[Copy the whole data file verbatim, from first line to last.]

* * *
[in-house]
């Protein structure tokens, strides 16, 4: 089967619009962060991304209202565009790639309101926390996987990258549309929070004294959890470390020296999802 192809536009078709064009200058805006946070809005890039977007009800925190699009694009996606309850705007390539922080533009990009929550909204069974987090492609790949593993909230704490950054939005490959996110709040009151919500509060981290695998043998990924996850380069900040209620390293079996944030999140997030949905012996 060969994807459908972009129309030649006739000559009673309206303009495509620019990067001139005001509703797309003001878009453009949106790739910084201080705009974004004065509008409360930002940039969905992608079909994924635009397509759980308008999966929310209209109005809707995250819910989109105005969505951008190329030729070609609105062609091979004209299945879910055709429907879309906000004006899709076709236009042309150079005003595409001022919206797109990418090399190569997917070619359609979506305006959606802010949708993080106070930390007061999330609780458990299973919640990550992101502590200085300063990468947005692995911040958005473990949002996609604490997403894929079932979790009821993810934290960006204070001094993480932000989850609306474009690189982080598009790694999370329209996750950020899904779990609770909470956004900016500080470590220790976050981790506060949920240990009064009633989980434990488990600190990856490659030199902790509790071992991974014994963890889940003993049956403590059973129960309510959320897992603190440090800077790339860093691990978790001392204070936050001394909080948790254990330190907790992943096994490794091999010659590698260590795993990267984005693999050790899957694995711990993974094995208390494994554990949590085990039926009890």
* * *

[in-house]
């Protein structure tokens, strides 16, 4: 089967619009962060991304209202565009790639309101926390996987990258549309929070004294959890470390020296999802 192809536009078709064009200058805006946070809005890039977007009800925190699009694009996606309850705007390539922080533009990009929550909204069974987090492609790949593993909230704490950054939005490959996110709040009151919500509060981290695998043998990924996850380069900040209620390293079996944030999140997030949905012996 060969994807459908972009129309030649006739000559009673309206303009495509620019990067001139005001509703797309003001878009453009949106790739910084201080705009974004004065509008409360930002940039969905992608079909994924635009397509759980308008999966929310209209109005809707995250819910989109105005969505951008190329030729070609609105062609091979004209299945879910055709429907879309906000004006899709076709236009042309150079005003595409001022919206797109990418090399190569997917070619359609979506305006959606802010949708993080106070930390007061999330609780458990299973919640990550992101502590200085300063990468947005692995911040958005473990949002996609604490997403894929079932979790009821993810934290960006204070001094993480932000989850609306474009690189982080598009790694999370329209996750950020899904779990609770909470956004900016500080470590220790976050981790506060949920240990009064009633989980434990488990600190990856490659030199902790509790071992991974014994963890889940003993049956403590059973129960309510959320897992603190440090800077790339860093691990978790001392204070936050001394909080948790254990330190907790992943096994490794091999010659590698260590795993990267984005693999050790899957694995711990993974094995208390494994554990949590085990039926009890």